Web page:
But Henry was a man with more than women on his mind: his marriage to Catherine had only produced one daughter, and Henry needed sons to perpetuate the still new Tudor dynasty. And from his desire for both a son and Anne, a plan was formed: to annul his marriage to Catherine and then marry Anne.

He proposed to Anne, laying out his reasoning. Catherine had first been married to his brother, and according to Leviticus, his marriage to her was incestuous. God was even showing his disapproval, denying Henry the sons every ruler so desperately needed. She accepted.

They expected a few month's wrangling with the Pope, perhaps some objections from Catherine's nephew, the Holy Roman Emperor. What they got was a seven-year fight against the Pope, Catherine, her allies in the court, and much of Europe. Diplomatic gambit followed diplomatic gambit while the Pope stalled, unwilling to offend anyone when the ideas of Luther were spreading like wildfire.

The ideas had already spread to Anne. Though not a Lutheran, she was certainly of a humanist bent, who favored a Bible in the vernacular, less corruption in the church, and an increase in the social services the church performed. Unlike pious Catherine, Anne did not consider the church hierarchy to be above reproach. She shared these ideas with Henry, and many of her faction were of the same bent.

Seven years, and she and Henry were no closer to marriage. He treated her like a queen, and even planned to take her on a diplomatic meeting in France instead of Catherine. Henry, ever a master of propaganda, even procured the royal jewels from a protesting Catherine to adorn Anne for her presentation to the court. He also granted her a title: she would journey to France as the Marquess of Pembroke. She was the first woman to be granted a peerage in her own right, she and the title would pass to the heirs of her body. Rather scandalously, it would pass to her heirs whether they were legitimate or not.

The trip to France was not a success in many ways for Anne, who was snubbed by the French queen (a relative of Catherine's). But historians speculate that it was about this time that Anne finally became physically involved with Henry. Giving in without a crown was a risk, but it paid off. Anne was pregnant, and now Henry was pushed to do what he would not before.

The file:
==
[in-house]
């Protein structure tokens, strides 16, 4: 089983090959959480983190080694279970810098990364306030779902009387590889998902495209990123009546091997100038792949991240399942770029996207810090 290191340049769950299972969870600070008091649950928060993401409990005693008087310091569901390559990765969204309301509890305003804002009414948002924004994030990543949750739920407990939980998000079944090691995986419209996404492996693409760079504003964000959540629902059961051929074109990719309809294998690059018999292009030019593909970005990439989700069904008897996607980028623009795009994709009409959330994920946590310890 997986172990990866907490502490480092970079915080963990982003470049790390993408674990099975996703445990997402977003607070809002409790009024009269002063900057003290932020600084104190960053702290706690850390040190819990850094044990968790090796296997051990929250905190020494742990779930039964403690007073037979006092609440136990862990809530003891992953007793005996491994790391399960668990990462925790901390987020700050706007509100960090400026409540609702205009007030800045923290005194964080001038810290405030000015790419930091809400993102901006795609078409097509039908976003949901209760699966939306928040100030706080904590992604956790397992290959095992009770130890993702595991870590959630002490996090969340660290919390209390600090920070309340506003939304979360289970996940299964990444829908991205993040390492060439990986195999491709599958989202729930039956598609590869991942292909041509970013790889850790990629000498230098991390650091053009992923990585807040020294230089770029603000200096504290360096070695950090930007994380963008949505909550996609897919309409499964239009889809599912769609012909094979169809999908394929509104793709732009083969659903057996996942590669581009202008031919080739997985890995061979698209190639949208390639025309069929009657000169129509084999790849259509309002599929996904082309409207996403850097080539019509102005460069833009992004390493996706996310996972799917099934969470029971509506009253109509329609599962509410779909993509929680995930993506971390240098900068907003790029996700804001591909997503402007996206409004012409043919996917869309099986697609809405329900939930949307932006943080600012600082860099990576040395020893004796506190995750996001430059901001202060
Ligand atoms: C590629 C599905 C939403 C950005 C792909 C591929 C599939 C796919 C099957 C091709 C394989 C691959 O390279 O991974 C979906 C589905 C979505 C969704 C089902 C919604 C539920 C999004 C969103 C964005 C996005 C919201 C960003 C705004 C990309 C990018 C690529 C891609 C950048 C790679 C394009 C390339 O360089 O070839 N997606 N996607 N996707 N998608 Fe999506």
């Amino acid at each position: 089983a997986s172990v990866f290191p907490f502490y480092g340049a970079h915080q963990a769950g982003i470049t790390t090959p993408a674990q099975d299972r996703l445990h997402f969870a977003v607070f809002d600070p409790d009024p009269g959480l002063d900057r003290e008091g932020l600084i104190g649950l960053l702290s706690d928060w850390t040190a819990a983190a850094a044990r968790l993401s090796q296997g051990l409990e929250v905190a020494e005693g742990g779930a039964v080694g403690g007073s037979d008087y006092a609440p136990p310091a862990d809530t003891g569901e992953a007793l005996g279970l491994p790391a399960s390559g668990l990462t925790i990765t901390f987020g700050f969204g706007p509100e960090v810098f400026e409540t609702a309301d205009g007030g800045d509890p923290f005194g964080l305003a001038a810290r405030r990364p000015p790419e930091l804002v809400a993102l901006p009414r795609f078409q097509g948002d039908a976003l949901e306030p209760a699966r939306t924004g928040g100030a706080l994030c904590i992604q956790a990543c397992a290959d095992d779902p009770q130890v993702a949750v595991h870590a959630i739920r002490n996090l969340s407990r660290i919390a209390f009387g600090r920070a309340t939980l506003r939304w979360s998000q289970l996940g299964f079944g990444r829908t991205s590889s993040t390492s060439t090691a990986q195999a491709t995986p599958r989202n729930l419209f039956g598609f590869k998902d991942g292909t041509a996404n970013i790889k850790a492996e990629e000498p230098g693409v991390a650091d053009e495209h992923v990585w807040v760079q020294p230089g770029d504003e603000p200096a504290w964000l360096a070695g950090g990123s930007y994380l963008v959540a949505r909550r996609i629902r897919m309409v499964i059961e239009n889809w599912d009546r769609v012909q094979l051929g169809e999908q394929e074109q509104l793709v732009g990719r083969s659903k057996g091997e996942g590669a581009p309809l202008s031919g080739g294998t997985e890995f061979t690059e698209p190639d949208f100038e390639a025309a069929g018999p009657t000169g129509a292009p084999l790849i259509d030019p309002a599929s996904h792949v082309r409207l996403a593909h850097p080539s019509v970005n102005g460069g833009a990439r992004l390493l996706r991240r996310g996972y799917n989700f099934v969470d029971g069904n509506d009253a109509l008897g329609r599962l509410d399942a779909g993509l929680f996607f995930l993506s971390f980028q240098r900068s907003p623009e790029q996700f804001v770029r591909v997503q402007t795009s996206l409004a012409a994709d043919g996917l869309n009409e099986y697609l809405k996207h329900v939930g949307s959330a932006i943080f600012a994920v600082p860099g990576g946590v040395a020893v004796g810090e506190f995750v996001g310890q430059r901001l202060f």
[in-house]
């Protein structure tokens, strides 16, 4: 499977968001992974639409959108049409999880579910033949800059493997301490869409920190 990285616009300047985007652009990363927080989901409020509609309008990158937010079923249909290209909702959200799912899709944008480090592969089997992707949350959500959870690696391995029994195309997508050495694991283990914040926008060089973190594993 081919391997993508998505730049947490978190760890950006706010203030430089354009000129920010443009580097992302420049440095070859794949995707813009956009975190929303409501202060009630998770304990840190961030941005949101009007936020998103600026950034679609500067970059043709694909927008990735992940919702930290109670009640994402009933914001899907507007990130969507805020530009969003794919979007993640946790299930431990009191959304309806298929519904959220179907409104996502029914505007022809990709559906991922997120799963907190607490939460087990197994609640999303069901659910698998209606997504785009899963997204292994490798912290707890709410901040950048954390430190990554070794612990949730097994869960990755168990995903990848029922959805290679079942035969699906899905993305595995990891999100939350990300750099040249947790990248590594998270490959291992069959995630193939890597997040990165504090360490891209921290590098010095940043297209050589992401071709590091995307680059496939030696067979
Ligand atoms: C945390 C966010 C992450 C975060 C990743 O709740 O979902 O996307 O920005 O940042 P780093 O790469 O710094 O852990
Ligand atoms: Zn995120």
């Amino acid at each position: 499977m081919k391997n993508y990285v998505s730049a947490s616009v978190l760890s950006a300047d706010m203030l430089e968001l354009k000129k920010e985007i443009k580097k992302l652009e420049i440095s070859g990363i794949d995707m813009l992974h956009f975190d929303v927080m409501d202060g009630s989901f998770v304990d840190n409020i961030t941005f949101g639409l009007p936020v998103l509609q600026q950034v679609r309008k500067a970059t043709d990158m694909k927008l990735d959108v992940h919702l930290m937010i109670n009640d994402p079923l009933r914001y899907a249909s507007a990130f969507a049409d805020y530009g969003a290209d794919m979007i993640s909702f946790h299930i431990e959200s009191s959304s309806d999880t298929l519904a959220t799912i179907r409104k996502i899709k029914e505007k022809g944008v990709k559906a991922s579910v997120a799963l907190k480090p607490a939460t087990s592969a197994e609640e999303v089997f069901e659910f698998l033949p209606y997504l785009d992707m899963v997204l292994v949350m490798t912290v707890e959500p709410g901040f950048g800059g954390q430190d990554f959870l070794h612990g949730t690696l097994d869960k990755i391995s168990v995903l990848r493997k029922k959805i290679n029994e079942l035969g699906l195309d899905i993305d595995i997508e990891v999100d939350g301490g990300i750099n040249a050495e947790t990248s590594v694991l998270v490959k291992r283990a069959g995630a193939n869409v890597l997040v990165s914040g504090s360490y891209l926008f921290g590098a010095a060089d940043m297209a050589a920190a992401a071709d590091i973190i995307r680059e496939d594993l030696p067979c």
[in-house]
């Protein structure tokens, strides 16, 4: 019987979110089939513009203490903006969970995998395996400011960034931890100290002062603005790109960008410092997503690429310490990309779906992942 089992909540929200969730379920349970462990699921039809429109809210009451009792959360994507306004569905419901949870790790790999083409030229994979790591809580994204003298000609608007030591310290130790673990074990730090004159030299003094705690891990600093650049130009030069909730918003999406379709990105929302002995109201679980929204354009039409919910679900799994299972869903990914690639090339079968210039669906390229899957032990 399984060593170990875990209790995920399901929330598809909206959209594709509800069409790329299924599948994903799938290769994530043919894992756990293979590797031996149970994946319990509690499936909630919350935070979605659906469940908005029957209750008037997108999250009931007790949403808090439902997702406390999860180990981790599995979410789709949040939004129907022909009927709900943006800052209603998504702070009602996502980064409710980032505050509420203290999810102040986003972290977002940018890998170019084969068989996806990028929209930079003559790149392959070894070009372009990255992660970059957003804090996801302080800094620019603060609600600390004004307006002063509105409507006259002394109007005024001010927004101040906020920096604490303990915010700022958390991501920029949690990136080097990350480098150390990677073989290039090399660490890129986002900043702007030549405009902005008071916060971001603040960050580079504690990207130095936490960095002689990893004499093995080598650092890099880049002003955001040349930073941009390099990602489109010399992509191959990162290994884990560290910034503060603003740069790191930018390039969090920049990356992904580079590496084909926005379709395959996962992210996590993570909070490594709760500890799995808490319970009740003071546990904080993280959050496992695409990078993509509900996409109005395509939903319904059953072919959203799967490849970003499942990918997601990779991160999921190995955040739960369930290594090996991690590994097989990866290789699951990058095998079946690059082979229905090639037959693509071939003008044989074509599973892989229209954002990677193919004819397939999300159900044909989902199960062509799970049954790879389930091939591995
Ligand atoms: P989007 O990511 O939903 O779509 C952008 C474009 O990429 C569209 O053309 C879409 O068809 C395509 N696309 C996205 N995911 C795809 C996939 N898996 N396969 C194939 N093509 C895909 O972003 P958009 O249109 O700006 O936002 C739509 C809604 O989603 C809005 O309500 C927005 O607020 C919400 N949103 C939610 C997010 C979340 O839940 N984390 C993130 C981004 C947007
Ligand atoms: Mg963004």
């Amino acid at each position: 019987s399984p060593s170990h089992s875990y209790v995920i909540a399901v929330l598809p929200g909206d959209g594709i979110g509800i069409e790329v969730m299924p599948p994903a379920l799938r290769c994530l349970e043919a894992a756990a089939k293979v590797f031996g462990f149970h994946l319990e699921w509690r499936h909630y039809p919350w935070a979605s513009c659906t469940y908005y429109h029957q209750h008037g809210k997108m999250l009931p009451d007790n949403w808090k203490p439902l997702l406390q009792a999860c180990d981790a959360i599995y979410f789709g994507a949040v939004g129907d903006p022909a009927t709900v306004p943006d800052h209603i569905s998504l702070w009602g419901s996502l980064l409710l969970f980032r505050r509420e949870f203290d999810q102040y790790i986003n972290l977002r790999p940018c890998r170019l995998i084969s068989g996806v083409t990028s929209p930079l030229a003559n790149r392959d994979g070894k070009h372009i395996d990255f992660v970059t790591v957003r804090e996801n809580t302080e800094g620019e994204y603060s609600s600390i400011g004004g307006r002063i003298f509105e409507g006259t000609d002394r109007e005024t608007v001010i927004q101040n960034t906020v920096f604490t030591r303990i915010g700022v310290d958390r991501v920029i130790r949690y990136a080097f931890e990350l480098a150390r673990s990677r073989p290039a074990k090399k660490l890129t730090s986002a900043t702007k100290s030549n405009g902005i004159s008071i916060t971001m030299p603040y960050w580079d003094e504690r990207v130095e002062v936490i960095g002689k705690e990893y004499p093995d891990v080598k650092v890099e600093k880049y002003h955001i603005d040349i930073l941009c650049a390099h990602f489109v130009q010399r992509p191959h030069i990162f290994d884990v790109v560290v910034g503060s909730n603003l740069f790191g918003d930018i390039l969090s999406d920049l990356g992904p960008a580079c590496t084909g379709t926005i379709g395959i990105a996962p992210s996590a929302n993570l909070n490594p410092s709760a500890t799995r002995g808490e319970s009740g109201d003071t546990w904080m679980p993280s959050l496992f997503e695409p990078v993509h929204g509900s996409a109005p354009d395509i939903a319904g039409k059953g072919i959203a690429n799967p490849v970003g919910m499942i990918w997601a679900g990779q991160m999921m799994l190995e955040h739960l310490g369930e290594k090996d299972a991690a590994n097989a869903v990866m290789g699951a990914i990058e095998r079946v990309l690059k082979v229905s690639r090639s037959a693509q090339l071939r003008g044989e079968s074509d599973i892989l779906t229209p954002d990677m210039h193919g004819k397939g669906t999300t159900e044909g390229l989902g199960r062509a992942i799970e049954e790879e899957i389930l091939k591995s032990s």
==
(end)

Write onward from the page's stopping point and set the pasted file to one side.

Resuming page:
They married in secret, with few witnesses, without approval. And then Henry VIII began the process that would make him, and Anne, forever infamous: the repudiation of the Pope's (or the Bishop of Rome, as he was now to be called) spiritual authority, and the establishment of the Church of England, of which Henry was the head. Despite mass objections, Henry had his way.

On June 1, 1533, Anne was crowned Queen of England. Dressed in white and noticeably pregnant, she nonetheless comported herself well during the all-day coronation festivities. Both were elated, and confident that soon Anne would give birth to a son.

She didn't. Instead, in September, she gave birth to a girl, Elizabeth. The royal couple consoled themselves with the thought that the next would be a boy, and set upon their business. Anne was a power to be reckoned with at court, both leading the style, having the king's ear, and having the power to grant petitions on her own. Henry too was expanding his power, continuing to form the Church of England.

Their popularity plummeted when Thomas More was executed, and Anne's popularity further waned when she miscarried. When the king, acting under the advice of Thomas Cromwell, began dismantling the monasteries, the new influx of wealth calmed the nobles but only served to further offend the common men and women.